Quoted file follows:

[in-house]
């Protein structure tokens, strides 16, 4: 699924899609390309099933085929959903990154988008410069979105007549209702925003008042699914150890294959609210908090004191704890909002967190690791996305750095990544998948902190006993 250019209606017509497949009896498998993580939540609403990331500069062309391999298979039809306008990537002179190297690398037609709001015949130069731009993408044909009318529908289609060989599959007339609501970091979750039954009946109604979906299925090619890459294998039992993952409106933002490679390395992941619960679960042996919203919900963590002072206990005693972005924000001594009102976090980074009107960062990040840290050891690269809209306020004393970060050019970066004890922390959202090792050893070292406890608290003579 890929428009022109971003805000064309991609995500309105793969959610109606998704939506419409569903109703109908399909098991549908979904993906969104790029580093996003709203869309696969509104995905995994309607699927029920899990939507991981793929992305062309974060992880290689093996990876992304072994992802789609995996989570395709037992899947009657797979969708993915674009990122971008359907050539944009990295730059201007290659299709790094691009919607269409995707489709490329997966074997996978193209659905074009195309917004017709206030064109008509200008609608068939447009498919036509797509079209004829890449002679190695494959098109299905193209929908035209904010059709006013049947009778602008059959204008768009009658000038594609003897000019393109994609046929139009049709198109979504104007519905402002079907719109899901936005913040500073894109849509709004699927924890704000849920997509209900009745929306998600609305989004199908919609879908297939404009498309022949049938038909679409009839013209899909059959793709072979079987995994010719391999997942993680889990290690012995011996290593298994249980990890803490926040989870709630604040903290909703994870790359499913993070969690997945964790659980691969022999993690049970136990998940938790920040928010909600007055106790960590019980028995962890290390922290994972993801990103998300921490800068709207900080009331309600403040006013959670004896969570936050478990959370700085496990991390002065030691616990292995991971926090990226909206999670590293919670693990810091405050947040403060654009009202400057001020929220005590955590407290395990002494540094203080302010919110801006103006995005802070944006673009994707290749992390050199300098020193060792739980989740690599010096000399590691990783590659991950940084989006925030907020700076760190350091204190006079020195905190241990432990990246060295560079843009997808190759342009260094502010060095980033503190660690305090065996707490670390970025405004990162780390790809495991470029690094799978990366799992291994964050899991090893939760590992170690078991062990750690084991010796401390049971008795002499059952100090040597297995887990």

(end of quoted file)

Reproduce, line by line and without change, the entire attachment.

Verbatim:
[in-house]
């Protein structure tokens, strides 16, 4: 699924899609390309099933085929959903990154988008410069979105007549209702925003008042699914150890294959609210908090004191704890909002967190690791996305750095990544998948902190006993 250019209606017509497949009896498998993580939540609403990331500069062309391999298979039809306008990537002179190297690398037609709001015949130069731009993408044909009318529908289609060989599959007339609501970091979750039954009946109604979906299925090619890459294998039992993952409106933002490679390395992941619960679960042996919203919900963590002072206990005693972005924000001594009102976090980074009107960062990040840290050891690269809209306020004393970060050019970066004890922390959202090792050893070292406890608290003579 890929428009022109971003805000064309991609995500309105793969959610109606998704939506419409569903109703109908399909098991549908979904993906969104790029580093996003709203869309696969509104995905995994309607699927029920899990939507991981793929992305062309974060992880290689093996990876992304072994992802789609995996989570395709037992899947009657797979969708993915674009990122971008359907050539944009990295730059201007290659299709790094691009919607269409995707489709490329997966074997996978193209659905074009195309917004017709206030064109008509200008609608068939447009498919036509797509079209004829890449002679190695494959098109299905193209929908035209904010059709006013049947009778602008059959204008768009009658000038594609003897000019393109994609046929139009049709198109979504104007519905402002079907719109899901936005913040500073894109849509709004699927924890704000849920997509209900009745929306998600609305989004199908919609879908297939404009498309022949049938038909679409009839013209899909059959793709072979079987995994010719391999997942993680889990290690012995011996290593298994249980990890803490926040989870709630604040903290909703994870790359499913993070969690997945964790659980691969022999993690049970136990998940938790920040928010909600007055106790960590019980028995962890290390922290994972993801990103998300921490800068709207900080009331309600403040006013959670004896969570936050478990959370700085496990991390002065030691616990292995991971926090990226909206999670590293919670693990810091405050947040403060654009009202400057001020929220005590955590407290395990002494540094203080302010919110801006103006995005802070944006673009994707290749992390050199300098020193060792739980989740690599010096000399590691990783590659991950940084989006925030907020700076760190350091204190006079020195905190241990432990990246060295560079843009997808190759342009260094502010060095980033503190660690305090065996707490670390970025405004990162780390790809495991470029690094799978990366799992291994964050899991090893939760590992170690078991062990750690084991010796401390049971008795002499059952100090040597297995887990």